Tuesday, 14 September 2010
The Trouble with the Pope
Later this week the Pope will be visiting Britain at a particularly low point for the Roman Catholic church, embroiled as it is with seemingly never-ending accusations of institutionalised sex abuse coming from all over the world. The troubles facing the church - described as the worst since the Reformation - are possibly to blame for reportedly low ticket sales for the various events the Pontiff will be attending during the three day tour.
But some people argue that Benedict XVI should not be visiting these shores at all and it's not merely about cost, either. Chief among these is Peter Tatchell, veteran gay rights campaigner and outspoken critic of conservative Catholic dogma.
Last night on Channel 4 Tatchell presented The Trouble with the Pope, a programme which produced a lengthy charge sheet against the teachings of the current Bishop of Rome. It is Tatchell's belief that Benedict's teachings and particularly narrow interpretations of religious ideology are having profoundly damaging consequences for society and that he should not be welcome in Britain as a result.
And it's a largely convincing argument. Among the more stringent criticisms levelled at the Pope are his rigid stance against contraception and the effect this has on birth control and HIV, his abandonment of Vatican II reforms, the rehabilitation of a holocaust denier back into the church, the lack of action over child and sex abuse scandals, the condemnation of stem cell research and the description of homosexuals as having a "tendency ordered toward an intrinsic moral evil". He could have mentioned institutionalised sexism, the attempted luring of Anglicans, questionable remarks concerning Jews and Muslims, and other similarly suspect tenets of the church's teachings, but the idea that Benedict's assumption of divine authority lends a "moral legitimacy to discrimination" is perhaps Tatchell's shrewdest observation. It's a programme worth watching.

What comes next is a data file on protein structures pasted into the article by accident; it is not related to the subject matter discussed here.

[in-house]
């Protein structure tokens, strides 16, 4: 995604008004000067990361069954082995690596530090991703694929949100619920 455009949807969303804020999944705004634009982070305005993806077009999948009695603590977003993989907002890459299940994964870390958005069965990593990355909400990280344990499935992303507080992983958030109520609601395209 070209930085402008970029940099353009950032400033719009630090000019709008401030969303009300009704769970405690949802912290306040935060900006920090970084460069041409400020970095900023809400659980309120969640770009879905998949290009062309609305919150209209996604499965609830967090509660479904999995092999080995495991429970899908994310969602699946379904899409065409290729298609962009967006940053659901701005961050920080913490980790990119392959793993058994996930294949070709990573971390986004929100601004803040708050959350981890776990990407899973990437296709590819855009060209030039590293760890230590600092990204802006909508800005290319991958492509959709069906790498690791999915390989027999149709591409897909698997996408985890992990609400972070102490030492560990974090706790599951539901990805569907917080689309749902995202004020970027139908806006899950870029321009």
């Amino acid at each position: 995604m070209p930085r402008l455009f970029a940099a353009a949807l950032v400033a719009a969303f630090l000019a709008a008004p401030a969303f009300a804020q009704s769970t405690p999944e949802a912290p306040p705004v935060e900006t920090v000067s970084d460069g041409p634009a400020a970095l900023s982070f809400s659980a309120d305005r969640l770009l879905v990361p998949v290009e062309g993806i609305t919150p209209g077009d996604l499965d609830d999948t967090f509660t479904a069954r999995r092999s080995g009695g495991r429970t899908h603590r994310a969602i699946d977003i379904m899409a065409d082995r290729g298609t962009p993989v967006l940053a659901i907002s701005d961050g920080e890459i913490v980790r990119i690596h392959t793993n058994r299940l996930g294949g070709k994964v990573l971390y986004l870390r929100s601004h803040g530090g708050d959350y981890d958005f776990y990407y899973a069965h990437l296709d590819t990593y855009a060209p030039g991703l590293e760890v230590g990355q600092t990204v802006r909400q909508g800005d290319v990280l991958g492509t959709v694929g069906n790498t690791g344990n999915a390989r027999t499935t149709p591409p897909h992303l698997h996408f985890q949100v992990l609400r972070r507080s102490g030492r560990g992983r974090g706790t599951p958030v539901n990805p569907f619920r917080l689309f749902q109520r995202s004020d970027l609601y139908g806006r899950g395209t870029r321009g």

Some argue that Benedict is no worse than other leaders that have already enjoyed the hospitality of a state visit to the UK and who themselves have questionable moral track track records, but this is to ignore the global influence that Benedict enjoys as head of the world's largest religious organisation. State visits to Britain by other leaders, after all, rarely include organised public events and mass gatherings. And Stephen Glover over at the Daily Mail website makes the bizarre contention that the Pope should be welcomed because he is "a decent man of principle", purposefully forgetting that the principle held is as important - if not more so - as the degree with which a person holds it.
I am personally not particularly keen on the Pope's visit to England and Scotland - Wales and Northern Ireland are to go without - during a time of deep recession; simply put there are better things to spend public money on. But it also creates the potential for a spotlight to be cast on the dogmatic teachings that Benedict has promoted since the beginning of his tenure and for uncomfortable questions to be asked. It's a chance not to be missed.